Nigeria To End Harassment Of Citizens In Ghana 

Joseph Bakare

The federal government has frowned at continued harassment of Nigerians in Ghana and the progressive acts of hostility towards the country by Ghanaian authorities.

The federal government has therefore resolved to put an end to such acts.

In this regard, Nigeria is urgently considering a number of options aimed at ameliorating the situation.

The government has been documenting the acts of hostility

towards Nigeria and Nigerians by the Ghanaian authorities.

These include: Seizure of the Nigerian Mission’s property located at No. 10, Barnes

Road, Accra, which the Nigerian Government has used as diplomatic

premises for almost 50 years.

This action is a serious breach of the Vienna Convention.

Government also mentioned the demolition of the Nigerian Mission’s property located at No. 19/21 Julius Nyerere Street, East Ridge, Accra, another serious breach of

the Vienna Convention.

Among others are aggressive  and incessant deportation of Nigerians from Ghana.

Between January 2018 and February 2019, 825 Nigerians were deported from


Also Ghana closed shops belonging to Nigerians and over 300 Nigerians shops

were locked for four months in Kumasi in 2018; over 600 Nigerian shops

were locked in 2019 and, currently, over 250 Nigerians shops have been


“Residency Permit requirements, for which the Ghana Immigration

Service has placed huge fees, far higher than the fees charged by

the Nigerian Immigration Service.”

These include the compulsory Non-citizen ID card (US$120, and US$60 for yearly renewal); Medical examinations, including for Covid-19 which is newly-introduced (about US$120), and payment for residency permit (US$400 compared to the

N7,000 being paid by Ghanaians for residency card in Nigeria)

Also, there were outrageous  stipulations in the Ghana Investment Promotion Centre


When the Act was initially promulgated in 1994, a foreigner is

required to invest at least US$300,000 by way of equity capital and

also employ 10 Ghanaians.

This Act has now been amended twice, with the 2018 GIPC Act raising the minimum capital base for foreign-owned businesses to US$1m. Though targeted at foreigners, it seems GIPC’s definition of foreigners is Nigerians. The GIPC Act also negates the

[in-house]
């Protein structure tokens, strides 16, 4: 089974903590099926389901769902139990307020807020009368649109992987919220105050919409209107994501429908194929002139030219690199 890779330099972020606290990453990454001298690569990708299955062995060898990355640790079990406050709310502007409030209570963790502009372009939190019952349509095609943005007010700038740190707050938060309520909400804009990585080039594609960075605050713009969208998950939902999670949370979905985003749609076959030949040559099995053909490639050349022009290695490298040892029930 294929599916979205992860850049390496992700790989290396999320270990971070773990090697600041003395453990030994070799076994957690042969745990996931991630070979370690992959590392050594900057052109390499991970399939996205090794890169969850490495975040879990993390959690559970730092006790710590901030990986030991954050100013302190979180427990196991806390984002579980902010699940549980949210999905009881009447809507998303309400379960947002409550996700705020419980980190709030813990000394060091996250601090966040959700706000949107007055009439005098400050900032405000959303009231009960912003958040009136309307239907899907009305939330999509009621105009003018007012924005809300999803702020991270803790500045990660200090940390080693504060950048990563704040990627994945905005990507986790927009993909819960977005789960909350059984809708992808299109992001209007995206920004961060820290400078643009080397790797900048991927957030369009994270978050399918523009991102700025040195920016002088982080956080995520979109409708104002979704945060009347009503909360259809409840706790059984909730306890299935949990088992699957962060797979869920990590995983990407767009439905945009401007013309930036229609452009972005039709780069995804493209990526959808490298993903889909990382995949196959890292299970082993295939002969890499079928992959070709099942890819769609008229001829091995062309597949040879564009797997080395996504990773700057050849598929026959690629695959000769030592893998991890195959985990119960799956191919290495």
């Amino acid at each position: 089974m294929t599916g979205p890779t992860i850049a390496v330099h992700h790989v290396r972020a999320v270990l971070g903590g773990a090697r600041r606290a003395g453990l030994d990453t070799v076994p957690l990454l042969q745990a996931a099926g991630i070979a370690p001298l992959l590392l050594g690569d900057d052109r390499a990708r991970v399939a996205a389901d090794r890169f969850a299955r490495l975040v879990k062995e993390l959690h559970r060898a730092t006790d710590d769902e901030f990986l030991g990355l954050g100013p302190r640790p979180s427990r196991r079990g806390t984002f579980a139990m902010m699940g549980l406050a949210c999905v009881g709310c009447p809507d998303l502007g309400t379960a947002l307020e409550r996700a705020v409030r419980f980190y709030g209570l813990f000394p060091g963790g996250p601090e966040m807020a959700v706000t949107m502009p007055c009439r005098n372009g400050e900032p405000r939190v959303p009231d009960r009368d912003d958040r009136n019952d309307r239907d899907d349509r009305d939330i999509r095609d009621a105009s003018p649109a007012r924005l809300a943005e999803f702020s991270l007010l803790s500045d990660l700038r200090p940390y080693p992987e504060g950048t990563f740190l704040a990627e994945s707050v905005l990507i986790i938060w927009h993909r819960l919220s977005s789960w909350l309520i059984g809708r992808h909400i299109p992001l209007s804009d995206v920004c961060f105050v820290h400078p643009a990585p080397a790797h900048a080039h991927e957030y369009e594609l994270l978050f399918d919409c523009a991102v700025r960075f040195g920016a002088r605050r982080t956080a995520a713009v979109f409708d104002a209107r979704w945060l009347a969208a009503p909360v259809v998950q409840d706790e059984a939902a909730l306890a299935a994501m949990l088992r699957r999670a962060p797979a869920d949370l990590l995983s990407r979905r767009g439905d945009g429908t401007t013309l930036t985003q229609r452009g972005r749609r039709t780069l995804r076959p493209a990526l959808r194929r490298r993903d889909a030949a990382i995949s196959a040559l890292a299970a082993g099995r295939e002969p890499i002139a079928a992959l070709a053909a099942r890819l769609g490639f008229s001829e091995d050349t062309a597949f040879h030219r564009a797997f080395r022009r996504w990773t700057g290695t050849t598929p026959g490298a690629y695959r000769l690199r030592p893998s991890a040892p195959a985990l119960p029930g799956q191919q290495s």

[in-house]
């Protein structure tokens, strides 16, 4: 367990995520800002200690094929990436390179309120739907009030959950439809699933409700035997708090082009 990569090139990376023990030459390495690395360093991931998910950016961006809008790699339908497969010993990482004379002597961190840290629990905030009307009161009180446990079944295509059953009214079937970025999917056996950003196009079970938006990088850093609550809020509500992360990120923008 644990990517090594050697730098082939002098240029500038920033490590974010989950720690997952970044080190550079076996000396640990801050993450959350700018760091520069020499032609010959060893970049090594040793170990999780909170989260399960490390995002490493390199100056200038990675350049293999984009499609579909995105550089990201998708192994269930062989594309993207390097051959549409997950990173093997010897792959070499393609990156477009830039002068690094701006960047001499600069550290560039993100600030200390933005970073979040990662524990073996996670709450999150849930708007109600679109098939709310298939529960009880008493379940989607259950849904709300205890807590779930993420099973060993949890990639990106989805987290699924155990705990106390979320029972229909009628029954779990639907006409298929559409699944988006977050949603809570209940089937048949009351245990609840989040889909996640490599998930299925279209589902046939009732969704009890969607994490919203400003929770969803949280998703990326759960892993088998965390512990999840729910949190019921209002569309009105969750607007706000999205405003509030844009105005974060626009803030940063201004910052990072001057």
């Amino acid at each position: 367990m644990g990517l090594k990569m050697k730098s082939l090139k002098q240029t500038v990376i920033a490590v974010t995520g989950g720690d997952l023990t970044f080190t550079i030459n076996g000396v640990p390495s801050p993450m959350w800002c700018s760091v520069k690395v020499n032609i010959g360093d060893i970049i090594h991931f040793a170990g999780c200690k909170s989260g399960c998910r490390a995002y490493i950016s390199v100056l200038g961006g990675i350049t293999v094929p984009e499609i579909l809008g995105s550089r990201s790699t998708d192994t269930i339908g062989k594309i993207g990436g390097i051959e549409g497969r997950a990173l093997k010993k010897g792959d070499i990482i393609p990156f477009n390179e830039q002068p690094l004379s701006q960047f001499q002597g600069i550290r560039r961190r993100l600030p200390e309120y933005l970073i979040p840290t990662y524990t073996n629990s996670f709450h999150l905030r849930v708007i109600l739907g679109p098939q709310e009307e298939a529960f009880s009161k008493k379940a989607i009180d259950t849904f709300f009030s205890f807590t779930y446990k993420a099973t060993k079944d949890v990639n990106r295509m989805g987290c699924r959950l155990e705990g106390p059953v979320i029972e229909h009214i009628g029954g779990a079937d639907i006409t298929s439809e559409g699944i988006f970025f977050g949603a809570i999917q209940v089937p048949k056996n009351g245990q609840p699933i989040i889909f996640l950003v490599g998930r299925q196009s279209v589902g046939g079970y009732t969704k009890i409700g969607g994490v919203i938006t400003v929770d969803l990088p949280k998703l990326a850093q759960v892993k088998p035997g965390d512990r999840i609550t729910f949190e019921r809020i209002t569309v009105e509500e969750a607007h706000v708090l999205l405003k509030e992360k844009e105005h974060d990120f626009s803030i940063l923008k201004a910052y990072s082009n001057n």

ECOWAS Protocol.

Also, there is Media war against Nigerians in Ghana. The negative reportage of

issues concerning Nigerians resident in Ghana by the Ghanaian media is

fuelling an emerging xenophobic attitude towards Nigerian traders and

Nigerians in general.

The immediate fallout is the incessant

harassment and arrest of Nigerian traders and closure of their shops.

There is harsh and openly-biased judicial trial and pronouncement of

indiscriminately-long jail terms for convicted Nigerians.

There are currently over 200 Nigerians in the Nsawam Maximum prison in Ghana


The Federal Government will like to put on record the fact that even

though over 1 million Ghanaians are resident in Nigeria, they are not

being subjected to the kind of hostility being meted out to Nigerians

in Ghana.

Also, Even though the main reason given for the seizure of Federal

Government property at No. 10, Barnes Road in Accra is the non-renewal

of lease after expiration, the Ghanaian authorities did not give

Nigeria the right of first refusal or the notice to renew the lease.

By contrast, the lease on some of the properties occupied by the

Ghanaian Mission in Nigeria has long expired, yet such properties have

not been seized.

Nigeria has time after time demonstrated its fidelity to the long cordial relations with Ghana. But indications, especially in recent times, are that Nigeria’s stance is now being taken for granted and its citizens being made targets of harassment and objects of ridicule.

This will no longer be tolerated under any guise.

In the meantime, government wished to appeal to its citizens resident in Ghana to remain law abiding and avoid engaging in self help, despite their ordeal.

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